London Classic Car Show 2023 preview

by Gavin Braithwaite-Smith
2 February 2023 3 min read
London Classic Car Show 2023 preview
Photo: The London Classic Car Show

Following a break in 2022, The London Classic Car Show returns to Olympia London at the end of February. Advance tickets are available for the event which takes place over the weekend of Friday 24 February to Sunday 26 February, 2023.

Now in its ninth year, The London Classic Car Show will include several themed exhibitions, take a look at the so-called ‘movers and shakers’ of the classic car world and play host to an auction. Here’s what you can expect to see at the event in west London.

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What’s going on at The London Classic Car Show?

Beatles Mini
Photo: Harrison family

The event will celebrate 60 years of the Mini Cooper S by reuniting all three surviving Minis originally owned by the Beatles for the first time in 55 years. The last time the famed Minis of George Harrison, Paul McCartney and Ringo Starr were seen together was in 1968 during rehearsals for the White Album.

The ‘fab three’ Minis were built by Harold Radford & Co Ltd, the famous coachbuilders based just down the road from Olympia opposite South Kensington London Underground station. Martin Clarke of the London Classic Car Show said: “This truly is a once in a generation chance to see the last remaining Beatles Minis in all their glory – it’s certainly not to be missed by motoring and music fans alike.”

Another car celebrating its 60th anniversary in 2023 is the Porsche 911. To mark the occasion, the event will showcase a model from every generation of 911, from the first 901 to the current 992. Not a fan of Stuttgart’s iconic sports car? You might be interested in the display which marks 70 years of the Corvette; one from each generation will be on display at Olympia.

With an eye on tax and MOT exemption, the ‘Fortysomethings’ display will include cars turning 40 in 2023, including the Peugeot 205, Mk2 Volkswagen Golf and Nissan Z31 300ZX. Click here to check out our list of 83 cars celebrating anniversaries in 2023.

As if that weren’t enough, there will be displays of barn finds in need of restoration, surprising rarities and future classics.

What’s going under the hammer at The London Classic Car Show auction?

1965 Amphicar 770
Photo: Historics

Around 60 cars will be available at the Historics sale, which takes place on 25 February, 2023. If the auction for the 1965 Amphicar 770 goes swimmingly, it could fetch between £38,000 and £44,000.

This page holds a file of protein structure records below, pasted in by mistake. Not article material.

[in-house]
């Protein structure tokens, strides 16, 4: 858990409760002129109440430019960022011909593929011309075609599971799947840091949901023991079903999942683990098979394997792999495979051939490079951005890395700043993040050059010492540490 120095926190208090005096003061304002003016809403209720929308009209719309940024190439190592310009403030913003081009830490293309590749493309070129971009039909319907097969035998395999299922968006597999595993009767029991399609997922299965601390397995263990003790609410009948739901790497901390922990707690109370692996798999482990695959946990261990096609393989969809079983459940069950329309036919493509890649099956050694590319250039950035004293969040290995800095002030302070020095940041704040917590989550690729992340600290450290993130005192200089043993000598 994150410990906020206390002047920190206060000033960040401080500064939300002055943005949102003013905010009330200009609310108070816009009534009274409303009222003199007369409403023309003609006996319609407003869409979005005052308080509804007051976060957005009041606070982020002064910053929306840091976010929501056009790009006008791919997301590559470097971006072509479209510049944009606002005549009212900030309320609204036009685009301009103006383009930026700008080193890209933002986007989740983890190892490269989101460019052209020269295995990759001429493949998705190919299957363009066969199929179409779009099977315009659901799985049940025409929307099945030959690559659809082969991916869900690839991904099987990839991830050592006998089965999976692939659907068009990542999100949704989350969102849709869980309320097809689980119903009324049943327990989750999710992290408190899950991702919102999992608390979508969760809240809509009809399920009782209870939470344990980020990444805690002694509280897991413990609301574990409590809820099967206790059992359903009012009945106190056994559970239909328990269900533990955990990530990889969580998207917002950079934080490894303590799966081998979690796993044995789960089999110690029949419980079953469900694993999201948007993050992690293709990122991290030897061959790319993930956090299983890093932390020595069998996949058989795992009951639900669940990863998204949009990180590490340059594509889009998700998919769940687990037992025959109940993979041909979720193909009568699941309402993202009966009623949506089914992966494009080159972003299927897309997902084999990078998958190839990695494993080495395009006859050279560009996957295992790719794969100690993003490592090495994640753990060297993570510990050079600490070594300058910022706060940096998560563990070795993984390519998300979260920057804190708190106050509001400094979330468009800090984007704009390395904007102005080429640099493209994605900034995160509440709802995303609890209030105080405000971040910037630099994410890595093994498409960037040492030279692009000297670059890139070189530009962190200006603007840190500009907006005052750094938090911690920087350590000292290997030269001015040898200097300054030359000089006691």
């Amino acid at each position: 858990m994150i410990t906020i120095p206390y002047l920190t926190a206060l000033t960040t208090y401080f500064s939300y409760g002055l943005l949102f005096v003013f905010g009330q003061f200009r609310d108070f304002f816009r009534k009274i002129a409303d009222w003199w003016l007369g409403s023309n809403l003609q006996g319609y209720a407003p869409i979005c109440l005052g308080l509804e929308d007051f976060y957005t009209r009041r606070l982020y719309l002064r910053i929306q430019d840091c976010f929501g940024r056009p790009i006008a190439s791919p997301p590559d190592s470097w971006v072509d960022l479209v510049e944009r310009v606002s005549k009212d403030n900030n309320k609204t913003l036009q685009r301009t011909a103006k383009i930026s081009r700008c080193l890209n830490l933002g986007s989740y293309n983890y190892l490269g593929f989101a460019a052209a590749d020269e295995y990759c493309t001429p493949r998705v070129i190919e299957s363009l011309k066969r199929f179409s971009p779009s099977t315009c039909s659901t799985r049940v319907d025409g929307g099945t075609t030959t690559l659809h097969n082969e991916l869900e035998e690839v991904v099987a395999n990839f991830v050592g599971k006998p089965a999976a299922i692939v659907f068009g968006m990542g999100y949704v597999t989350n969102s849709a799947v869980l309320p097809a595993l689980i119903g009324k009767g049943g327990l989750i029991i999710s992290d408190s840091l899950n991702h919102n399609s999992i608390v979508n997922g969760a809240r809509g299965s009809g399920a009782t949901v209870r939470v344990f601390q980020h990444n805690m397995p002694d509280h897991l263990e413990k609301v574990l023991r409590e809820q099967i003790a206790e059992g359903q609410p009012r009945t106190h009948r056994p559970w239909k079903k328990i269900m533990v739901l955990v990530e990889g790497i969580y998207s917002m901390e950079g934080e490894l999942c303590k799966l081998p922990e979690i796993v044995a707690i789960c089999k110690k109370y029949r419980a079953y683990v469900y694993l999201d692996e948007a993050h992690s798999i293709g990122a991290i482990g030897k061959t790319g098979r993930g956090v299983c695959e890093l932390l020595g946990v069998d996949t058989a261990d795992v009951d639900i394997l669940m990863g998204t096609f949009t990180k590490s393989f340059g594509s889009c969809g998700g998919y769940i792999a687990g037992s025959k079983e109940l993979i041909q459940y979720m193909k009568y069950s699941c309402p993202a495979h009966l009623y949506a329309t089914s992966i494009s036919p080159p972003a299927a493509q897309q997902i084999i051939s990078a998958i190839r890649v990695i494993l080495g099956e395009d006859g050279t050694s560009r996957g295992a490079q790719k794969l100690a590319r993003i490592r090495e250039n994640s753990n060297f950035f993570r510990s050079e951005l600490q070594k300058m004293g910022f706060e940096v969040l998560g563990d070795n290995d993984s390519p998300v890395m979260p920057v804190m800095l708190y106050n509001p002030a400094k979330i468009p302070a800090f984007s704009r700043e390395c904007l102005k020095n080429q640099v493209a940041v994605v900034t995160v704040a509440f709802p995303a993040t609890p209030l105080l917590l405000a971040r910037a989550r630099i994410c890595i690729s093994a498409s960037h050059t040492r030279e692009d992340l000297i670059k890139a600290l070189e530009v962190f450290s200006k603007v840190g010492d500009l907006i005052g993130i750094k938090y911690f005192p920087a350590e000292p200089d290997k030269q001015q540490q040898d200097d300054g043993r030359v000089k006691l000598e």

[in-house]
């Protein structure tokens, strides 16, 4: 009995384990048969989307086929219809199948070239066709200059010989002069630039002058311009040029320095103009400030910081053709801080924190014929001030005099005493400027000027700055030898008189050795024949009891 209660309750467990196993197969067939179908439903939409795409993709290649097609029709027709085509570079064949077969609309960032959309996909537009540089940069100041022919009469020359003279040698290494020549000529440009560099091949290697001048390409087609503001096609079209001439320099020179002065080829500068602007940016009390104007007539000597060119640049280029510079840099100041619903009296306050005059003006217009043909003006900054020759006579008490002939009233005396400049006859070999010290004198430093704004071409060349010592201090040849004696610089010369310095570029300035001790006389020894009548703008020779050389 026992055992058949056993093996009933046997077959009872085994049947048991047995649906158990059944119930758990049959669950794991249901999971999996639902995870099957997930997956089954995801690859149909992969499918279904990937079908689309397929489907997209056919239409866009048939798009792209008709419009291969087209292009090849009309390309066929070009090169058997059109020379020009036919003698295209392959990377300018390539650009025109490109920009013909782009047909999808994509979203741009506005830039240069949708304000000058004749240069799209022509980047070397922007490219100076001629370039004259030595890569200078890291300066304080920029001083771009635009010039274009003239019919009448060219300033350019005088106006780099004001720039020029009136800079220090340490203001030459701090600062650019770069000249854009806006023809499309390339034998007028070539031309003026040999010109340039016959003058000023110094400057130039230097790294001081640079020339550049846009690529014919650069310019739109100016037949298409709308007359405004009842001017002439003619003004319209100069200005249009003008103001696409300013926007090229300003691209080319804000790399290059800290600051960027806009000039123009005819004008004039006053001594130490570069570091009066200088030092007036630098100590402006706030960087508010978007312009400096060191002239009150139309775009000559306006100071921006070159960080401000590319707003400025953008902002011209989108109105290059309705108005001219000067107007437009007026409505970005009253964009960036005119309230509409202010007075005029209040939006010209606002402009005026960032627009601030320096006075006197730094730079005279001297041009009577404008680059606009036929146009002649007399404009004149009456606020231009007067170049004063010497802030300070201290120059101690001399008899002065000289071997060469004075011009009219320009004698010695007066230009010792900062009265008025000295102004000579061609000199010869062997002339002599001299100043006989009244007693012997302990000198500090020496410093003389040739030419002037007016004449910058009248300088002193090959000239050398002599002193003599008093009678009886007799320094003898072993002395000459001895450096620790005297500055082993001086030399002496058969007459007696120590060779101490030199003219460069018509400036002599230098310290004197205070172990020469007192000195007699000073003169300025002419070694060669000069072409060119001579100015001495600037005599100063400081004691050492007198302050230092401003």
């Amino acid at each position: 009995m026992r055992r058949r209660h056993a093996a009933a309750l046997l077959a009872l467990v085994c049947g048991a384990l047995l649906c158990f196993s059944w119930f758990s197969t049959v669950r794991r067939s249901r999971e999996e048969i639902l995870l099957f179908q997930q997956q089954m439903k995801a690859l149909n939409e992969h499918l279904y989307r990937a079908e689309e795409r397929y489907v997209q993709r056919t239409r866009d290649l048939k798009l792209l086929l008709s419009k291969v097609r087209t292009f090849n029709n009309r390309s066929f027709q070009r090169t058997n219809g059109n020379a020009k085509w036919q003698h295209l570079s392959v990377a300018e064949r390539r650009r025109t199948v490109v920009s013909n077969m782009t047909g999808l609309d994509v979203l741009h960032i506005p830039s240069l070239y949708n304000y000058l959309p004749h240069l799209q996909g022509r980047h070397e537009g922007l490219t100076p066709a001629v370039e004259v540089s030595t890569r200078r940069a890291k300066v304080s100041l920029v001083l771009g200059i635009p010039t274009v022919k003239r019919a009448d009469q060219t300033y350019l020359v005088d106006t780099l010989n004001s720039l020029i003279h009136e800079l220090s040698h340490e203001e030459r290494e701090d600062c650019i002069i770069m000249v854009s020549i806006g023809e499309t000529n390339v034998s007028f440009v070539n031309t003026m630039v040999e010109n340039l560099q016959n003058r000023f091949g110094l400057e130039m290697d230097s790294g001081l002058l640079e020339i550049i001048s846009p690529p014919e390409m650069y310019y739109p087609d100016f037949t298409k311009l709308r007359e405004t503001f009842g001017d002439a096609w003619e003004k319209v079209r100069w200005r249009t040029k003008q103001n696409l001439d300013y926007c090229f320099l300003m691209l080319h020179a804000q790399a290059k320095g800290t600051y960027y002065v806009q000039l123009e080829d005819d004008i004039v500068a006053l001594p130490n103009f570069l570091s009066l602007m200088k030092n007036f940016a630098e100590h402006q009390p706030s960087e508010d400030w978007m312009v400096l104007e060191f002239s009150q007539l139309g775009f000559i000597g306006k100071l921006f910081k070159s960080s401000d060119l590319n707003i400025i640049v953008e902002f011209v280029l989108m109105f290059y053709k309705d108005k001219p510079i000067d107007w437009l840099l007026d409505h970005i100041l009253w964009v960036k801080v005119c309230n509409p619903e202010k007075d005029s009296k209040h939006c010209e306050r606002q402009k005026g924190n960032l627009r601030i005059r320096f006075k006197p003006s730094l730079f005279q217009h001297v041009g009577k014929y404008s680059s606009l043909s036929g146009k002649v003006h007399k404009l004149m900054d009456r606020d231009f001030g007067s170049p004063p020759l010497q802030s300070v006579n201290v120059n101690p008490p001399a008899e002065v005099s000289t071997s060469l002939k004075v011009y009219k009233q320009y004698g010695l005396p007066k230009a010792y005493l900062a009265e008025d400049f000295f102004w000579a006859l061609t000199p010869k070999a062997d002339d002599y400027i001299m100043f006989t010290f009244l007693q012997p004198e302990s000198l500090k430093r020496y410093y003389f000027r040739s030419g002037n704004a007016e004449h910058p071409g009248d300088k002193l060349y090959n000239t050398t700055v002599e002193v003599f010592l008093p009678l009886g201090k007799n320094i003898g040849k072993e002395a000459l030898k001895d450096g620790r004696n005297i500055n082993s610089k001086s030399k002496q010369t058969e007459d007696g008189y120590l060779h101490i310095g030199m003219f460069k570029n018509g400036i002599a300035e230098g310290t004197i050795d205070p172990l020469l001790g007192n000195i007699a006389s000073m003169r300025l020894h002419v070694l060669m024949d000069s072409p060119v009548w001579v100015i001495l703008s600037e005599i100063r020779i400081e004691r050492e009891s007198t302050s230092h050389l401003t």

If the Amphicar doesn’t float your boat, maybe you could take the helm of a 1959 Alfa Romeo Giulietta Sprint or 1972 Maserati Ghibli. No classic car auction would be complete without a Jaguar E-Type, so a Series 1 Roadster is likely to attract more than a ripple of interest.

Looking to splash the cash? A 1964 Aston Martin DB5 with a pre-auction estimate of £540,000 to £590,000 is expected to be the most expensive car. Searching for a bargain? A 2006, MkV Volkswagen Golf GTI with just 18,700 miles on the clock is the perfect hot hatch for, ahem, buoy racers. That’s it for Amphicar-inspired gags; we wouldn’t sink to the depths of progressing any further.

Where can I buy tickets?

You can buy tickets by visiting The London Classic Car Show website. Adult tickets cost from £25, with a £5 discount available for children aged 5-16. Under 5s go free when accompanied by an adult. You can pay on the door, but the tickets cost £32.50 and £27.50 for adults and children respectively.

A premium entry ticket provides full use of the lounge, a welcome drink, tea and coffee on tap and show guide. You had us at ‘coffee on tap’.

Anything else?

Olympia London has limited parking, so you’re advised to pre-book your space before the event. Alternatively, the exhibition centre is well served by public transport, with the Kensington (Olympia) station situated next to the venue.

For the latest information on the event, follow The London Classic Car Show’s Twitter feed.

Read more

2023 motoring events: What’s on, what to do, where to see it
2023 tickets now on sale for FOTU, RADwood and the Hagerty Hillclimb!
Why the world’s oldest motoring event matters more than ever

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  • Victor Lane says:

    This is not the first time the Beatles minis have been seen together since 1968 , they were on display together at the Goodwood Revival about 3 or 4 years ago , I was there and saw them

  • Terry says:

    Hi I have capri mk1 gxl 3.0 totally mint 2 owners and all history the day it came out of production when it was made and sun roof all tax discs going back since 1972 and mots and other history as well this is a needle in a hay stack looking at good offers no welding marks all original and no rain has touch this car I’m not desperate I’m just curious get intouch regards terry

  • Mark Herbert says:

    Really poor, overpriced show. Mostly cars for sale. Lots of empty space.

  • Richard Fowler says:

    Agree with the comment above. There was a mass exodus happening when I arrived at Midday and I soon found out why. One of the poorest shows I have been to. Lines of super cars none of which were that old. Empty spaces. The upper galleries full of traders in recent years were empty. The whole thing was driven by the auction which you had to pay extra to get into. To cap it all the station was shut. A poor experience for the true classic car enthusiast. I won’t be going again.

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